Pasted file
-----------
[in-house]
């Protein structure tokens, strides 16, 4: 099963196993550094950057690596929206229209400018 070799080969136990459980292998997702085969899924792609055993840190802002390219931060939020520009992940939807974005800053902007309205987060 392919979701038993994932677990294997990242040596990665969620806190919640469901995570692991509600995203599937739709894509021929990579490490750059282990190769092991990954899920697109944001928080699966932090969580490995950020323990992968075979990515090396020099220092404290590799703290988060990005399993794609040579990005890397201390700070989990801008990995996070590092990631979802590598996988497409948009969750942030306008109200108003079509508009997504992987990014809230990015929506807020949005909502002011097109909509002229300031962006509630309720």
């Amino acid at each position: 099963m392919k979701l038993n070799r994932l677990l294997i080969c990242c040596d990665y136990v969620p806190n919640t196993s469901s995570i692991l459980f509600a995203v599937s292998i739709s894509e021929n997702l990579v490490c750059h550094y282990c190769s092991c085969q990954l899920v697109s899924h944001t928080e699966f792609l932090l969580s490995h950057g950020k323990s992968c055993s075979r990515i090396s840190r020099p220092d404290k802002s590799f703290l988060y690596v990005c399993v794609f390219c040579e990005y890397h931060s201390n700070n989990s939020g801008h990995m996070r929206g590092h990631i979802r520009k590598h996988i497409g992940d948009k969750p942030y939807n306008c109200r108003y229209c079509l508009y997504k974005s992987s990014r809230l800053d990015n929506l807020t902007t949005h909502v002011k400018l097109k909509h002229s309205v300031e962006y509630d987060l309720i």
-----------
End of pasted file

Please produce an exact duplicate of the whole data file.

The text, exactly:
[in-house]
């Protein structure tokens, strides 16, 4: 099963196993550094950057690596929206229209400018 070799080969136990459980292998997702085969899924792609055993840190802002390219931060939020520009992940939807974005800053902007309205987060 392919979701038993994932677990294997990242040596990665969620806190919640469901995570692991509600995203599937739709894509021929990579490490750059282990190769092991990954899920697109944001928080699966932090969580490995950020323990992968075979990515090396020099220092404290590799703290988060990005399993794609040579990005890397201390700070989990801008990995996070590092990631979802590598996988497409948009969750942030306008109200108003079509508009997504992987990014809230990015929506807020949005909502002011097109909509002229300031962006509630309720």
């Amino acid at each position: 099963m392919k979701l038993n070799r994932l677990l294997i080969c990242c040596d990665y136990v969620p806190n919640t196993s469901s995570i692991l459980f509600a995203v599937s292998i739709s894509e021929n997702l990579v490490c750059h550094y282990c190769s092991c085969q990954l899920v697109s899924h944001t928080e699966f792609l932090l969580s490995h950057g950020k323990s992968c055993s075979r990515i090396s840190r020099p220092d404290k802002s590799f703290l988060y690596v990005c399993v794609f390219c040579e990005y890397h931060s201390n700070n989990s939020g801008h990995m996070r929206g590092h990631i979802r520009k590598h996988i497409g992940d948009k969750p942030y939807n306008c109200r108003y229209c079509l508009y997504k974005s992987s990014r809230l800053d990015n929506l807020t902007t949005h909502v002011k400018l097109k909509h002229s309205v300031e962006y509630d987060l309720i």